Lambourn and Great Shefford............
Streatley and Pangbourne............
Purley on Thames............
Calcot North and Little Heath............
Hermitage and Cold Ash............
Calcot South............
Theale and Beenham............
Burghfield Common............
Newbury North West........5..
Newbury Clay Hill............
Newbury Central and Greenham............
Newbury South West............
Newbury Wash Common............
Thatcham West............
Thatcham Town....3......
Thatcham North East............
Thatcham South East and Bradfield............
Kintbury and Boxford............
Mortimer and Aldermaston Wharf............

Source: Public Health England Second Generation Surveillance System (SGSS).

How many deaths from Covid-19 have there been in my local area? 

All local authorities in England and Wales recorded an increase in age-standardised mortality rates involving Covid-19 between March and April 2020, followed by decreases in May and June 2020 for most areas; the mortality rate fell by more than half between April and June 2020 in nearly all local authorities.

Between March to June 2020, around a quarter of deaths in West Berkshire are Covid-19 related and this varies by MSOA.

Table 5: Provisional counts of the number of deaths involving coronavirus (Covid-19) - where Covid-19 is mentioned on a death certificate, regardless of whether an individual had a test for Covid-19

 No. Covid-19 deathsNo. Non-Covid-19 deathsAll causes of death
House of Commons Library MSOA Names4 month - March to June4 month - March to June4 month - March to June
Chieveley, East Ilsley and Compton01111
Lambourn and Great Shefford11718
Streatley and Pangbourne11415
Purley on Thames11011
Calcot North and Little Heath71219
Hermitage & Cold Ash31720
Calcot South3811
Theale and Beenham41519
Thatcham South East and Bradfield51419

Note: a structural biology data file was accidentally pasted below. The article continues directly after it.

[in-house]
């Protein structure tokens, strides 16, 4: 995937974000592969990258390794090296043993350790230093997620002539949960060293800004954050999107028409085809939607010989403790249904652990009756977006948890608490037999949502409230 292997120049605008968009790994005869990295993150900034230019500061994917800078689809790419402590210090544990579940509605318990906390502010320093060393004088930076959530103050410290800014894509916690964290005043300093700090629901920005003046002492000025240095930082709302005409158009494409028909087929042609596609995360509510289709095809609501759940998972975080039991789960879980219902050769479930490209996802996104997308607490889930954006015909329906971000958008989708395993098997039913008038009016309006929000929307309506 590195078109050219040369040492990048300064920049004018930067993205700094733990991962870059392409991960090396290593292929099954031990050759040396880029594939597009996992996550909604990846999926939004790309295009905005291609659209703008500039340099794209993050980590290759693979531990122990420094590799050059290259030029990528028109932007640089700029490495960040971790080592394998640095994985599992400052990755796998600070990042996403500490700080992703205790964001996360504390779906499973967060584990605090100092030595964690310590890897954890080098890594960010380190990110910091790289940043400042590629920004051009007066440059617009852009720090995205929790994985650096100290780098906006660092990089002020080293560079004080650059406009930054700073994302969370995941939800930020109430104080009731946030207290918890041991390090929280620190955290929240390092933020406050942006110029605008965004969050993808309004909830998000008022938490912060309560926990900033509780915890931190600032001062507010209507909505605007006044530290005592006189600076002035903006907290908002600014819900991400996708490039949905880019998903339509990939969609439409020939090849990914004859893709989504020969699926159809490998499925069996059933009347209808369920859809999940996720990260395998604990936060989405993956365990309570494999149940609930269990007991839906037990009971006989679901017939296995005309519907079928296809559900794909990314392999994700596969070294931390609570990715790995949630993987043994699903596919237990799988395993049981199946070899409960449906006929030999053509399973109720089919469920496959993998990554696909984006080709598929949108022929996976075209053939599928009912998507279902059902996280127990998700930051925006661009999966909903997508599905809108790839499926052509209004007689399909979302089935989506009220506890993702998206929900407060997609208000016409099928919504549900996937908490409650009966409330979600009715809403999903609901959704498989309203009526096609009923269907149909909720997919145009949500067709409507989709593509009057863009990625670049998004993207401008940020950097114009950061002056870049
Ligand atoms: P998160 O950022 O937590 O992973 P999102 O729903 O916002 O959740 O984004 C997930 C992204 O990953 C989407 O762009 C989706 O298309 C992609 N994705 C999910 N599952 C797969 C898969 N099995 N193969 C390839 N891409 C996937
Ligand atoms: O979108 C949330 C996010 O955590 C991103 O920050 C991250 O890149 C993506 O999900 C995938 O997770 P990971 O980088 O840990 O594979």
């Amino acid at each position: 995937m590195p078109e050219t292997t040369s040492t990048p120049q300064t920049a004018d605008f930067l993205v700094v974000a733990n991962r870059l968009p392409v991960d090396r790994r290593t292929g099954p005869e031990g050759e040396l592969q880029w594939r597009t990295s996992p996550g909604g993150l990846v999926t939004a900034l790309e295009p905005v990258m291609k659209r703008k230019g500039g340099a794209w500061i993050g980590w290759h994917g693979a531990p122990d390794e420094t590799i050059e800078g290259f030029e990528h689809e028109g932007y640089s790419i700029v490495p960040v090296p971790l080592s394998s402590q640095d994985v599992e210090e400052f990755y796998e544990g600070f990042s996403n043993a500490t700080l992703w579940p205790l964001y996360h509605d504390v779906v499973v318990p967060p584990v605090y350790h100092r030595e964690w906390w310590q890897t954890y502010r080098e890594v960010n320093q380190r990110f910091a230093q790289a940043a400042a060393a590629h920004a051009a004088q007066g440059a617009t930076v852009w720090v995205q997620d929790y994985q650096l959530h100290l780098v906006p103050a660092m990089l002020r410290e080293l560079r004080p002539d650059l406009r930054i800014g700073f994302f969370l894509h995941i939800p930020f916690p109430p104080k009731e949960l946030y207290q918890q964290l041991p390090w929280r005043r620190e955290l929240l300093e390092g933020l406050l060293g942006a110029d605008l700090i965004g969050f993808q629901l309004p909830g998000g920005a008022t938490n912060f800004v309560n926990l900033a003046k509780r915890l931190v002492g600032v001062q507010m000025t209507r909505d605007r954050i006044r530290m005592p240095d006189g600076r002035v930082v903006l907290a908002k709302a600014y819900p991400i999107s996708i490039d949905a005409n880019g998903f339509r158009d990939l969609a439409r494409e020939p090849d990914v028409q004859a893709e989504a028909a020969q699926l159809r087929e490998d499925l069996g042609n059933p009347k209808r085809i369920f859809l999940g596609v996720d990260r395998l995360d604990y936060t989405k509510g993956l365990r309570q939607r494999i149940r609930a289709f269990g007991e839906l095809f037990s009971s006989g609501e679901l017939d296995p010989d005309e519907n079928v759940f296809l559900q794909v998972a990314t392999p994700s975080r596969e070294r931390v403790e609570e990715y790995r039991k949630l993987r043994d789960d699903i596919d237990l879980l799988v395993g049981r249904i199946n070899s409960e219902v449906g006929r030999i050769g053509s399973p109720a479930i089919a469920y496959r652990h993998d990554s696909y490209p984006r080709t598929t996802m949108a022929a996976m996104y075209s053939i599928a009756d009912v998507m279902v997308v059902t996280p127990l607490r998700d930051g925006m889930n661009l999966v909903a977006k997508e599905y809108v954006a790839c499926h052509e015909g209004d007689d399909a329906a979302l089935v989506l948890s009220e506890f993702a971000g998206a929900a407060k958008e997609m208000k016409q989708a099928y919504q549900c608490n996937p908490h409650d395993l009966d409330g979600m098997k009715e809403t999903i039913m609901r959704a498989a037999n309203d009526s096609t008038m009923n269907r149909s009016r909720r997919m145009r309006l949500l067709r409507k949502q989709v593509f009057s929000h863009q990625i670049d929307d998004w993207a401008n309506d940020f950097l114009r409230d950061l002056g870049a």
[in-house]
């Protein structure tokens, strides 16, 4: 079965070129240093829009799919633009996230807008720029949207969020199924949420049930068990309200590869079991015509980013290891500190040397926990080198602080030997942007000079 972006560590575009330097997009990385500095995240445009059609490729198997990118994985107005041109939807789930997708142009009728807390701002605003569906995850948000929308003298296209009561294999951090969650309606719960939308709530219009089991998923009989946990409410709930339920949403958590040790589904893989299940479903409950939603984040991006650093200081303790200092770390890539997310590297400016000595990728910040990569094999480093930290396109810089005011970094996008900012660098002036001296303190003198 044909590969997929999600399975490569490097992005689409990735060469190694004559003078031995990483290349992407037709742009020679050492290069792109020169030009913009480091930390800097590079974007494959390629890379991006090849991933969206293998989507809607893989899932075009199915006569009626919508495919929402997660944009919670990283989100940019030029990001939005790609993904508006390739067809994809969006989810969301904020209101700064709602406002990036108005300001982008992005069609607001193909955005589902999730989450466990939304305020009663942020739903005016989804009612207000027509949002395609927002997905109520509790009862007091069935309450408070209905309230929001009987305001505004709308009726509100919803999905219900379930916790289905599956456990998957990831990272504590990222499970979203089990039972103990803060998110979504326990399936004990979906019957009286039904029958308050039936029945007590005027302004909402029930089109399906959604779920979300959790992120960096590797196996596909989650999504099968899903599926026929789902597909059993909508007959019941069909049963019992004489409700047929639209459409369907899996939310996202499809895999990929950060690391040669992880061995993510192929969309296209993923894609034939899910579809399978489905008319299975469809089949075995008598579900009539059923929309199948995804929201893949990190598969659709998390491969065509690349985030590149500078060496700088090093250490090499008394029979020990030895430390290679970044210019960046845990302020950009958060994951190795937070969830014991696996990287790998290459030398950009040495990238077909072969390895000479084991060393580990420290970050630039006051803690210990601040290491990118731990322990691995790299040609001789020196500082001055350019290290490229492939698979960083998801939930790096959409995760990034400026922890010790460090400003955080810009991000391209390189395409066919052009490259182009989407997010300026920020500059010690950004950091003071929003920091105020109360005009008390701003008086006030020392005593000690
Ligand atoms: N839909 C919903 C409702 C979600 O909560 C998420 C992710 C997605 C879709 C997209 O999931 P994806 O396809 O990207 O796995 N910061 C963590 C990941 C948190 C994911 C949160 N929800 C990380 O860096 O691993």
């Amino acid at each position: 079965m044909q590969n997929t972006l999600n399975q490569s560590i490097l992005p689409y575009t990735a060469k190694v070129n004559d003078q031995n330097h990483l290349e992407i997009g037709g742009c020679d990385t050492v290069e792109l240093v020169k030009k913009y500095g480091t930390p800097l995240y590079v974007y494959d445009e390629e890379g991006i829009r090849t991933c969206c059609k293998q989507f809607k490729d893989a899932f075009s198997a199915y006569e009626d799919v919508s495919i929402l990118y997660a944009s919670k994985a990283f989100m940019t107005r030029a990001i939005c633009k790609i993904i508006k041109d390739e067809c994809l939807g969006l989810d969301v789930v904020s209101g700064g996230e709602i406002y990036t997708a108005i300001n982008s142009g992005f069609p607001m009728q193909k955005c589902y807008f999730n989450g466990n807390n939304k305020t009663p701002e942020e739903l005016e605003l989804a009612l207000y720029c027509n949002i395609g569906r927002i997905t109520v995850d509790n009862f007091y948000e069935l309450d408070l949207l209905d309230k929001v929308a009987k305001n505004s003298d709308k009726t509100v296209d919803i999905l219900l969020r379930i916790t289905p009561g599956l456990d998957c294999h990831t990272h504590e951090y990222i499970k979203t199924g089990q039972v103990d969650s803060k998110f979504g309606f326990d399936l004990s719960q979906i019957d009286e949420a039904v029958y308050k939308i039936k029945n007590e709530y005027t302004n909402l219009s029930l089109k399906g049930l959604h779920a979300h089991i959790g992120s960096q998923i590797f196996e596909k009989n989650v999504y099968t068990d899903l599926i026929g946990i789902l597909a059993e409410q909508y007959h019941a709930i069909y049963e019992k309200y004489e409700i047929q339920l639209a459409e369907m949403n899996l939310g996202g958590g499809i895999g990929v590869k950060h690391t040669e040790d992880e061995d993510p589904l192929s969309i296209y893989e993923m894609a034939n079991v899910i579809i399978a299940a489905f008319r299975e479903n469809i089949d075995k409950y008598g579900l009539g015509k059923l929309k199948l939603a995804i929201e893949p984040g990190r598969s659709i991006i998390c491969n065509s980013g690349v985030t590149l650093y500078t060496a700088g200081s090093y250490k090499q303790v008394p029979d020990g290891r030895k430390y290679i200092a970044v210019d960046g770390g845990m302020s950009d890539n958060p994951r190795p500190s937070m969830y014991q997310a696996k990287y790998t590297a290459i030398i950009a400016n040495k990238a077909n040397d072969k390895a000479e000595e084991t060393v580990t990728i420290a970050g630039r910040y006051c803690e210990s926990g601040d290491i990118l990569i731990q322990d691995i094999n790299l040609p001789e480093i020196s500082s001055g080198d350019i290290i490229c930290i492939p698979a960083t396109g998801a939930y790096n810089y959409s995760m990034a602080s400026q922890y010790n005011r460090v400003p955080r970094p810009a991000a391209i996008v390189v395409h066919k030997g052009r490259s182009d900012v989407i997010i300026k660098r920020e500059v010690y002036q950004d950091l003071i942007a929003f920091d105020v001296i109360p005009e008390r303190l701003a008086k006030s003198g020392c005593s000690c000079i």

Newbury North West122739
Newbury Clay Hill141832
Thatcham West41519
Burghfield Common61521
Thatcham Town303161
Thatcham North East31215
Kintbury and Boxford102535
Newbury Central and Greenham42731
Newbury South West42832
Newbury Wash Common61925
Mortimer and Aldermaston Wharf41721
Total deaths for West Berkshire131381512

Source: Office for National Statistics, published 24 July.

Figures on deaths published by the Office for National Statistics (ONS) differ from those produced by the Department of Health and Social Care (DHSC) and the UK's public health agencies for two main reasons: the time between death and reporting of the death, and the ONS's wider inclusion criteria.  Data from ONS includes deaths where Covid-19 has been mentioned on the death certificate but not necessary confirmed by a positive Covid-19 test result.

Where have people died?

Data from the Office for National Statistics shows that in West Berkshire, the majority of deaths from coronavirus occurred in a care home or in hospital. 

Table 6: Place of death for West Berkshire residents who have died from Covid-19 (as of 24 July)

 HomeHospitalCare HomeHospiceOtherTotal

Source: Office for National Statistics


Pillar 1 and 2 testing

Pillar 1 and 2: combined data from both pillar 1 and pillar 2 of the government's Covid-19 testing programme

Pillar 1: data from swab testing in PHE labs and NHS hospitals for those with clinical need, and health and care workers

Pillar 2: data from swab testing for the wider population, as set out in government guidance

Super Output Areas (SOA)

SOAs were designed to improve the reporting of small area statistics and are built up from groups of output areas (OA).

Statistics for lower layer super output areas (LSOA) and middle layer super output areas (MSOA) were originally released in 2004 for England and Wales.

GeographyMinimum populationMaximum populationMinimum number of householdsMaximum number of households

Middle super output areas may have similar or different ward boundaries. You can read more on the House of Commons Library MSOA names webpage.